In “The Writer” magazine for August, 2016, I found articles about writing short stories. You say, “So what? Short stories can roll right off my computer keyboard in nothing flat.” Maybe so, but think again.
When you write a 200 to 300 page novel, you are very aware of not roaming all over the page with extraneous words, showing-not telling, using active voice more than passive voice, watching out for point-of-view discrepancies, along with the mechanics of good writing—spelling, punctuation, capitalization. It’s no different with writing a short story. The only problem is to make sure your story pulls all the elements together seamlessly in a few pages.
One of the featured writers is Jennifer De Leon. Her advice? Take a universal concept attributed to a population and tone it down to a particular incident. In that one incident, your main character moves the story.
She quotes Sherman Alexie. His short story, What You Pawn, I Will Redeem, centers around a young homeless male Indian who seeks to buy his grandmother’s dancing outfit from a pawnshop owner. The outfit will cost him a thousand dollars. He offered five dollars. The problem is he can’t manage to keep any money. He has a spending fetish. In spite of that, he finally is able to purchase the outfit for the five dollars. He puts it on and dances down the street.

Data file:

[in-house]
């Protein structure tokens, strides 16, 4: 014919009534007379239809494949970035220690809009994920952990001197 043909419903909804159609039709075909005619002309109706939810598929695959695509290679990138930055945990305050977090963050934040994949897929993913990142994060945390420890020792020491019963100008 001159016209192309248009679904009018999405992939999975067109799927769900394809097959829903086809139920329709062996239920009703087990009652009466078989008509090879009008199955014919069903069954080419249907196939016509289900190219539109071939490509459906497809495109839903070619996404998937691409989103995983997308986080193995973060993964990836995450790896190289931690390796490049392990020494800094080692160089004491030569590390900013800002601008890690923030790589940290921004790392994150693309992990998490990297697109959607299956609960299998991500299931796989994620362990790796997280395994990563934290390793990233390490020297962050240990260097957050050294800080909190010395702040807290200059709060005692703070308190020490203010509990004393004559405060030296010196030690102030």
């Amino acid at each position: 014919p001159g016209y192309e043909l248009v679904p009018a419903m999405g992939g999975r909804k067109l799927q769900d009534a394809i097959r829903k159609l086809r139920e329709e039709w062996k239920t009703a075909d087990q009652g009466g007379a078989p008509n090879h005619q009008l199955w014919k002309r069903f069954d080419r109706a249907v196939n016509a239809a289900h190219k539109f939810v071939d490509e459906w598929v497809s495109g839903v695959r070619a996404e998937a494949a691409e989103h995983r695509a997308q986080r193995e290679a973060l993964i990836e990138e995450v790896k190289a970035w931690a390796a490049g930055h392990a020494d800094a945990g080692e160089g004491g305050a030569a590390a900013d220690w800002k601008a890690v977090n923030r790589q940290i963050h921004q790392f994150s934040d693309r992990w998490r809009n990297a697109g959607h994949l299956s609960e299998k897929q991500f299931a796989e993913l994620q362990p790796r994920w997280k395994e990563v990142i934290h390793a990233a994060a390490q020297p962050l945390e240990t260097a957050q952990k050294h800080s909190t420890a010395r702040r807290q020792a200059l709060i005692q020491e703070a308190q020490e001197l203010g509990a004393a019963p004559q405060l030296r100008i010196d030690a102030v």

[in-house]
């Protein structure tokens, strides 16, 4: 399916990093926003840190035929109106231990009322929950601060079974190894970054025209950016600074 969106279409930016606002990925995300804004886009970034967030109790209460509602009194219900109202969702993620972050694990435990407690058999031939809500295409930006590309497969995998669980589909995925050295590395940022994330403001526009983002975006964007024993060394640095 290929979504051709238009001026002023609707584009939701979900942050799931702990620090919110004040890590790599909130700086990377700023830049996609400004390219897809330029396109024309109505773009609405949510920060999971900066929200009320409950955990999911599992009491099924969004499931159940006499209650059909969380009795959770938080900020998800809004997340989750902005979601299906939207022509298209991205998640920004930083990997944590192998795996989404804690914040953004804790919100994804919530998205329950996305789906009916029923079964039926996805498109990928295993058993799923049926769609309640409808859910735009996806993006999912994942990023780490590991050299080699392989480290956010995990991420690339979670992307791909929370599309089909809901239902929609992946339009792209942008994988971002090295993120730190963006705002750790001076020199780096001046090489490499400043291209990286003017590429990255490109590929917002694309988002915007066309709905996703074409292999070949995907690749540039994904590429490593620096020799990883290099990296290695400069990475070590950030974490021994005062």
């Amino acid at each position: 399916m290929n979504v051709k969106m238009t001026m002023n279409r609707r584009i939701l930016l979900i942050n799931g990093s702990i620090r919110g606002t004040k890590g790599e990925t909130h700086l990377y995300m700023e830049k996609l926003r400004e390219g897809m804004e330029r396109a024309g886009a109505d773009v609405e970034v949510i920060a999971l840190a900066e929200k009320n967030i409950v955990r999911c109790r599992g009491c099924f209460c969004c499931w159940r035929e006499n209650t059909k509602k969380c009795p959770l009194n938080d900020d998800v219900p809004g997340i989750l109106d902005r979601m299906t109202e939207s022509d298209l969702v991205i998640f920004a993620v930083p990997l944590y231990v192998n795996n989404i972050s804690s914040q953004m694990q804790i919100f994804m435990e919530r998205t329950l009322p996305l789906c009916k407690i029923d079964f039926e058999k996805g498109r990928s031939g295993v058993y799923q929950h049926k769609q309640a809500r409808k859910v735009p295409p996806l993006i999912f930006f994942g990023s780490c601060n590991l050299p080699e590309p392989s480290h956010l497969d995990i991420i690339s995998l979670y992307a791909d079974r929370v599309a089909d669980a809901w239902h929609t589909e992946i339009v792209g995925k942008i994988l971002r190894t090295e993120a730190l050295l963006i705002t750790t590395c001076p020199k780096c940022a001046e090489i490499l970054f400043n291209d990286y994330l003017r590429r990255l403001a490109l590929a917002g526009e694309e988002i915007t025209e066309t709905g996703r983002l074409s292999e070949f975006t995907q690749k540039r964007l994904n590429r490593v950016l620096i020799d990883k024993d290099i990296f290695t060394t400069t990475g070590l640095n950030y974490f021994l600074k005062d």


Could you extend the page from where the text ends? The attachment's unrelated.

Two characters—one very important, the other a necessary support. One incident—to buy that outfit. One conclusion—outfit purchased and embraced. Time period—twenty-four hours.
My eye moved to the eight emoticons posted below Jennifer’s article. Below were two quotes aimed toward every author who wants to write a short story:
“Find the key emotion; this may be all you need to know to find your short story.”
F. Scott Fitzgerald
“A short story must have a single mood and every sentence must build towards it.” Edgar Allan Poe